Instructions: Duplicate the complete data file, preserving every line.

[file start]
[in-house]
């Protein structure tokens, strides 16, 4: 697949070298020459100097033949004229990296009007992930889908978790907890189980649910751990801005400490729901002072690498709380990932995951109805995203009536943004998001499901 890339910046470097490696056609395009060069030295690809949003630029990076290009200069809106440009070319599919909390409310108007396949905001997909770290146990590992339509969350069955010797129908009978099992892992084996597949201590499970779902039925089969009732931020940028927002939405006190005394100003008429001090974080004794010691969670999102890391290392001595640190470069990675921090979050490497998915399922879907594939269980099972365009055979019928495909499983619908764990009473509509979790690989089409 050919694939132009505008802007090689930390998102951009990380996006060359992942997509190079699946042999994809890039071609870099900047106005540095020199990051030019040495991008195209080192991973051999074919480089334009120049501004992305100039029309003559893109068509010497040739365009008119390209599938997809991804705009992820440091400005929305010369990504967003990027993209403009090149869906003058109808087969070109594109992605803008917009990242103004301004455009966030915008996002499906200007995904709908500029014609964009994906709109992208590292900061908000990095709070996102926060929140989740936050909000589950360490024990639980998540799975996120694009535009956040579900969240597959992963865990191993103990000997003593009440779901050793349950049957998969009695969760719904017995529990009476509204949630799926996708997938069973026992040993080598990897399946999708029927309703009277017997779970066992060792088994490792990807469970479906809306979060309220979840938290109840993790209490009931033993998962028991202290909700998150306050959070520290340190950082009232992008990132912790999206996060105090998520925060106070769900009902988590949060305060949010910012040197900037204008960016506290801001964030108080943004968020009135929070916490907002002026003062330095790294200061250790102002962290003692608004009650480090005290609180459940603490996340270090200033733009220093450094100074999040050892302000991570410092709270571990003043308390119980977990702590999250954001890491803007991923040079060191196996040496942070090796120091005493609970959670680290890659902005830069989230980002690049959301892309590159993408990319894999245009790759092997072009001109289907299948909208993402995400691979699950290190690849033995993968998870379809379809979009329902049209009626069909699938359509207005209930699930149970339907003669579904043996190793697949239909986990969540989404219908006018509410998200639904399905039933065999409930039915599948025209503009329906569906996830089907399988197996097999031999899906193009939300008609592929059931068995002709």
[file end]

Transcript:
[in-house]
């Protein structure tokens, strides 16, 4: 697949070298020459100097033949004229990296009007992930889908978790907890189980649910751990801005400490729901002072690498709380990932995951109805995203009536943004998001499901 890339910046470097490696056609395009060069030295690809949003630029990076290009200069809106440009070319599919909390409310108007396949905001997909770290146990590992339509969350069955010797129908009978099992892992084996597949201590499970779902039925089969009732931020940028927002939405006190005394100003008429001090974080004794010691969670999102890391290392001595640190470069990675921090979050490497998915399922879907594939269980099972365009055979019928495909499983619908764990009473509509979790690989089409 050919694939132009505008802007090689930390998102951009990380996006060359992942997509190079699946042999994809890039071609870099900047106005540095020199990051030019040495991008195209080192991973051999074919480089334009120049501004992305100039029309003559893109068509010497040739365009008119390209599938997809991804705009992820440091400005929305010369990504967003990027993209403009090149869906003058109808087969070109594109992605803008917009990242103004301004455009966030915008996002499906200007995904709908500029014609964009994906709109992208590292900061908000990095709070996102926060929140989740936050909000589950360490024990639980998540799975996120694009535009956040579900969240597959992963865990191993103990000997003593009440779901050793349950049957998969009695969760719904017995529990009476509204949630799926996708997938069973026992040993080598990897399946999708029927309703009277017997779970066992060792088994490792990807469970479906809306979060309220979840938290109840993790209490009931033993998962028991202290909700998150306050959070520290340190950082009232992008990132912790999206996060105090998520925060106070769900009902988590949060305060949010910012040197900037204008960016506290801001964030108080943004968020009135929070916490907002002026003062330095790294200061250790102002962290003692608004009650480090005290609180459940603490996340270090200033733009220093450094100074999040050892302000991570410092709270571990003043308390119980977990702590999250954001890491803007991923040079060191196996040496942070090796120091005493609970959670680290890659902005830069989230980002690049959301892309590159993408990319894999245009790759092997072009001109289907299948909208993402995400691979699950290190690849033995993968998870379809379809979009329902049209009626069909699938359509207005209930699930149970339907003669579904043996190793697949239909986990969540989404219908006018509410998200639904399905039933065999409930039915599948025209503009329906569906996830089907399988197996097999031999899906193009939300008609592929059931068995002709």